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Unit Four. Week Three, 6/6. 400 Souls: Reflecting on a Community History of African America.

Updated: Jul 12, 2021

Teach Out Gathering Time

Sunday, June 6. 5:00-7:00pm PST

Meeting ID: 984 4028 7294

400 souls: reflecting on a community history of african america

week three


we convene in honor of sojourner truth

born Isabella (later Van Wagener), a slave in upstate New York, Sojourner Truth was the first known African American suffragist. she also vociferously fought for abolition of enslavement.

a supposed illiterate, itinerant preacher and reformer from Ulster County, New York, she was an emancipated slave who supported herself with menial jobs. Truth traveled throughout the eastern United States and attended woman’s rights conventions as an outspoken proponent for both woman’s rights and woman suffrage. she was known for her overwhelming presence, personal magnetism, and unique oratorical style - these traits captivated audiences and won even skeptics to her cause.

Truth also earned money by selling The Narrative of Sojourner Truth, written for her by Olive Gilbert. in 1852-53, she spent several days with Harriet Beecher Stowe, who called her “The Lybian Sibyl,” who spread Truth’s fame in an Atlantic Monthly article in 1863. she was said to have delivered a powerful speech in favor of woman’s rights at the Akron, Ohio woman’s convention in 1851, remembered as “Ain’t I a Woman?” this is a speech some historians today question because it is remembered in Southern slave dialect, while Truth had the speech of one raised in Dutch-speaking New York and was fluent in at least two languages. however, the speech secured her reputation as a famous champion of the woman’s rights cause.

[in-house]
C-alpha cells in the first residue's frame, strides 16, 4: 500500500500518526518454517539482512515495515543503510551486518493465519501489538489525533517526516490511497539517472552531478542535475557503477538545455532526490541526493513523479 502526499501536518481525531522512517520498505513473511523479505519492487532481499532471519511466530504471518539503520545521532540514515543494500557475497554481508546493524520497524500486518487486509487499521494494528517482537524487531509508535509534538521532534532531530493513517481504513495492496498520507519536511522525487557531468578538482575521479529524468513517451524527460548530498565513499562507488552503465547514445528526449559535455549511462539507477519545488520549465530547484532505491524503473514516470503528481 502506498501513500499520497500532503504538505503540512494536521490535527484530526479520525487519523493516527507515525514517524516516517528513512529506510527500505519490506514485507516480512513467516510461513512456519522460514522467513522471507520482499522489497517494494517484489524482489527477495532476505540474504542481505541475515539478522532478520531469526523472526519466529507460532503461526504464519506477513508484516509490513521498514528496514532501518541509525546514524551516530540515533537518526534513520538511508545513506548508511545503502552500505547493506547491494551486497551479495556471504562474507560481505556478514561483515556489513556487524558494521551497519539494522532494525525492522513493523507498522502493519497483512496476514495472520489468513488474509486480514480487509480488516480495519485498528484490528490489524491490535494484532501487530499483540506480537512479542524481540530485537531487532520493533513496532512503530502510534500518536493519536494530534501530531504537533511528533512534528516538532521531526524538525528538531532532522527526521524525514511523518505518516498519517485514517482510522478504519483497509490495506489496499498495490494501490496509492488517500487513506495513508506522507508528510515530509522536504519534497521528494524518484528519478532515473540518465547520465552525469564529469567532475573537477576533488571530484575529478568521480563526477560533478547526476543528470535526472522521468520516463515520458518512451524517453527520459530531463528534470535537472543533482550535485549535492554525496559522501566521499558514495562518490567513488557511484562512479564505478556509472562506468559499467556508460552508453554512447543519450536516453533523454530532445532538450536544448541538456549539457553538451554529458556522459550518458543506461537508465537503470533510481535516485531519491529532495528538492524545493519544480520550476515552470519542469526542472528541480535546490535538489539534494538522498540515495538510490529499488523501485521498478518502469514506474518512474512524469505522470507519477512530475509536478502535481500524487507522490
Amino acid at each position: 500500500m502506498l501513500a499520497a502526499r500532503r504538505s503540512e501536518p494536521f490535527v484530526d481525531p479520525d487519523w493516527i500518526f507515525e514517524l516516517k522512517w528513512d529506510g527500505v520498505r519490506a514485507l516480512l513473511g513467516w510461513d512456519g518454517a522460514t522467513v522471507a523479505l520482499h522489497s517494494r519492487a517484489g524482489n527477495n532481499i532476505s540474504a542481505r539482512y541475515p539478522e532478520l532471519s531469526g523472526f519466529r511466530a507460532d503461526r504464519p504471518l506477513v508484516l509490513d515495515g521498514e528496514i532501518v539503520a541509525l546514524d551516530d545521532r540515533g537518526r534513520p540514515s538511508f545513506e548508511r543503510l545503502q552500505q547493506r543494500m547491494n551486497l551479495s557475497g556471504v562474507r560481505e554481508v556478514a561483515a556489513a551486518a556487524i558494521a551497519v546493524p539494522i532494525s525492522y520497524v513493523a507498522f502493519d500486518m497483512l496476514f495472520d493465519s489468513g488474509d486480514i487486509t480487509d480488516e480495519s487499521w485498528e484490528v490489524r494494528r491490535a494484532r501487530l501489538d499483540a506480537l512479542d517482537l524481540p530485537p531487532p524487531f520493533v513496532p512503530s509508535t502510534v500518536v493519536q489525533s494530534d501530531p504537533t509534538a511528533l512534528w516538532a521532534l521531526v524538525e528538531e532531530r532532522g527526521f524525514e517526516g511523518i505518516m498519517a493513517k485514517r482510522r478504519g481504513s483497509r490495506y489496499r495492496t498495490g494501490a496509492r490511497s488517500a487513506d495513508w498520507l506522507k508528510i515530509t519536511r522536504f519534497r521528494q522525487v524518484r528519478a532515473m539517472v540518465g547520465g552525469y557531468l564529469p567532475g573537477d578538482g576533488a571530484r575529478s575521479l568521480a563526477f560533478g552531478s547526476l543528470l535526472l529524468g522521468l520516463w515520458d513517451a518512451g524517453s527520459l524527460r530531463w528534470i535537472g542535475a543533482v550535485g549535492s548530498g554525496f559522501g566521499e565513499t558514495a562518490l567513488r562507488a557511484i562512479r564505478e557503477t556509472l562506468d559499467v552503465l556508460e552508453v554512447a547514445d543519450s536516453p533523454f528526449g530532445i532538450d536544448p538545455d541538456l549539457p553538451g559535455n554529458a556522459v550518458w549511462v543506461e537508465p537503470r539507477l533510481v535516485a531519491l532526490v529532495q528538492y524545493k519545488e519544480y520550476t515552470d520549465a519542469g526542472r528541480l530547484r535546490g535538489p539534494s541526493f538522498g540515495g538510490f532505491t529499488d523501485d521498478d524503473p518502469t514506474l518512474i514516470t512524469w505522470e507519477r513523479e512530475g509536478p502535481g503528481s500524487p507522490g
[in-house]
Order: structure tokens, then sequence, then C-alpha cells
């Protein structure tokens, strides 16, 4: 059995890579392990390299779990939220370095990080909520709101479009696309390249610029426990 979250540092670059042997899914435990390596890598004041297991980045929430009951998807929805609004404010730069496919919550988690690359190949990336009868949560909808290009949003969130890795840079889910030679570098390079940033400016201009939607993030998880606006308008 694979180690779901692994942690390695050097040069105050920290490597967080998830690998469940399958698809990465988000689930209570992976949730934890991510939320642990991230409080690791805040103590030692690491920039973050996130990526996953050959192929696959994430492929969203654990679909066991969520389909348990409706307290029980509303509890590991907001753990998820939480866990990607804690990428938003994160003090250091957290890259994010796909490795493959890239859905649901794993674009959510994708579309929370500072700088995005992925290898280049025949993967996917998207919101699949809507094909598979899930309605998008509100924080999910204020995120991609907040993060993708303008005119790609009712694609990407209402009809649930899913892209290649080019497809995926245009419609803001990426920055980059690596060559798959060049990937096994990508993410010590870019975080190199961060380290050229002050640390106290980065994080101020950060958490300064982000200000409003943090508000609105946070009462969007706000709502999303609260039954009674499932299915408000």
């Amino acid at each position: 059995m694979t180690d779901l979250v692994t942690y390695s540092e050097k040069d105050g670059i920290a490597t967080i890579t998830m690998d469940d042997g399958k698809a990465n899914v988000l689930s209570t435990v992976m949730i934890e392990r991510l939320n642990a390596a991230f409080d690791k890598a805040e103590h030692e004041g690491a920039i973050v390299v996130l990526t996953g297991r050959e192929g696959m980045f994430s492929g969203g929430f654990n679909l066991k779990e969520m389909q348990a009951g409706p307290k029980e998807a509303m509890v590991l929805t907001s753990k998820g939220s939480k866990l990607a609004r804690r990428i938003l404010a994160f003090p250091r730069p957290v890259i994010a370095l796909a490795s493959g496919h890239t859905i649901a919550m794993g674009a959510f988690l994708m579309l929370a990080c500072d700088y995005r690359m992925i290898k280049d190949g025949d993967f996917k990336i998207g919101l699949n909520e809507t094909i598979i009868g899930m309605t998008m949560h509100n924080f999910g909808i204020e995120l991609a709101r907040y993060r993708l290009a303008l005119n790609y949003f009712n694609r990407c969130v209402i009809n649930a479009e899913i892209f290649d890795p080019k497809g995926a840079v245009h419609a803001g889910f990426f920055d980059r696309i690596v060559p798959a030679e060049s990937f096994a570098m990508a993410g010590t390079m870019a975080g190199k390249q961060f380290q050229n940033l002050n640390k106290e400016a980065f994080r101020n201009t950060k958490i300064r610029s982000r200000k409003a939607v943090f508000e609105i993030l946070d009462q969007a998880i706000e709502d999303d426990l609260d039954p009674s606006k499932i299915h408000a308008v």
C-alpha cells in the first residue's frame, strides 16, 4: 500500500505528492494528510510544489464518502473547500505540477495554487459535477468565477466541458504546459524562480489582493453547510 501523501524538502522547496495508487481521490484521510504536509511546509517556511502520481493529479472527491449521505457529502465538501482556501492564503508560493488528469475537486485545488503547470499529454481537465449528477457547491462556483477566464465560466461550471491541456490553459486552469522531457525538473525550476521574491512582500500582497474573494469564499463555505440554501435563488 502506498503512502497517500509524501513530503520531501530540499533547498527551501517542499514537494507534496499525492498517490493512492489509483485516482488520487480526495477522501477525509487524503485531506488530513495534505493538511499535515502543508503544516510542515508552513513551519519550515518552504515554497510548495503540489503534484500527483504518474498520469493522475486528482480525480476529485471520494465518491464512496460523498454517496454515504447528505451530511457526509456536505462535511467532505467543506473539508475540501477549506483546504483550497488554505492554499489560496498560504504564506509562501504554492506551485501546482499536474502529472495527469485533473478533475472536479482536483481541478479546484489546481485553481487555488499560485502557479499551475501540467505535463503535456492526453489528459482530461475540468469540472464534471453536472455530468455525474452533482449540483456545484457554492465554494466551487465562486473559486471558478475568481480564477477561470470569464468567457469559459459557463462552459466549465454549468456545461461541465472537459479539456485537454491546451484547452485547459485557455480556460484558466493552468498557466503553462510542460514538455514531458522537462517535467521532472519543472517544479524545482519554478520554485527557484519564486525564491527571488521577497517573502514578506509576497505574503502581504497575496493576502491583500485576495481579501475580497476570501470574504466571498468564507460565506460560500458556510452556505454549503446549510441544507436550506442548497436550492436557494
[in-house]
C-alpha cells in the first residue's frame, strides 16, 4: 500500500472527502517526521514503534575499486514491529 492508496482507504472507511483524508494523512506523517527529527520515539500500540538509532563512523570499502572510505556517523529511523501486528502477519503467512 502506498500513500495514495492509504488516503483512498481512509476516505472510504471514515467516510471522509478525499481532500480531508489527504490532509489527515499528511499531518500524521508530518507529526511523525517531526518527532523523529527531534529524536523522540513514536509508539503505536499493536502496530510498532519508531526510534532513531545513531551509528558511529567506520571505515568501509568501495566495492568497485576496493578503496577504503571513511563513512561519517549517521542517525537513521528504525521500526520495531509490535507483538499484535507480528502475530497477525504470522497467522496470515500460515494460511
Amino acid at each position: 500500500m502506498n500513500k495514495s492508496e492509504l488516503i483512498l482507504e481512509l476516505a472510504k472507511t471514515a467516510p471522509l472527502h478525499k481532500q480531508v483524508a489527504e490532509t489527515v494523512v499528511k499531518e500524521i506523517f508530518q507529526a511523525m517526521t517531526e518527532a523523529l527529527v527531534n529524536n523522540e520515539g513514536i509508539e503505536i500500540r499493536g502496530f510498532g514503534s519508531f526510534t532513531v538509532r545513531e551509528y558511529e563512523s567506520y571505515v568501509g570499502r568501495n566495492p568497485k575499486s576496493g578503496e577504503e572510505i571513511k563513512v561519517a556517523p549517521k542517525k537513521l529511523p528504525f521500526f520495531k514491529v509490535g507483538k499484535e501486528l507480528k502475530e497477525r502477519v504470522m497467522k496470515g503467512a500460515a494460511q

in 1864, she traveled to Washington D. C. where she was received by President Lincoln in the White House. in December of that year, the National Freedman’s Relief Association appointed her “counselor to the freed people” at Freedman’s Village, Arlington Heights, VA. Truth also attended meetings of the American Equal Rights Association where she called for the vote for BOTH Black men and for women. in the mid-1850s, she moved to Battle Creek, Michigan, where she lived among an enclave for free Blacks. by 1875, Truth returned to Battle Creek, continuing long forays of lecturing until her death in 1883. she was judged to be 85 years old.

we dedicate this week's gathering and study in The Teach Out to the memory of Truth's life and work. may she rest in power.


our week three reading

four hundred souls: part three

pg. 73-108


our weekly provocations

1. Discussion questions for Four Hundred Souls, Part Three (below)

2. Interview with Ibram X. Kendi & Keisha N. Blain about Four Hundred Souls, PBS, February 2021 (18:15)



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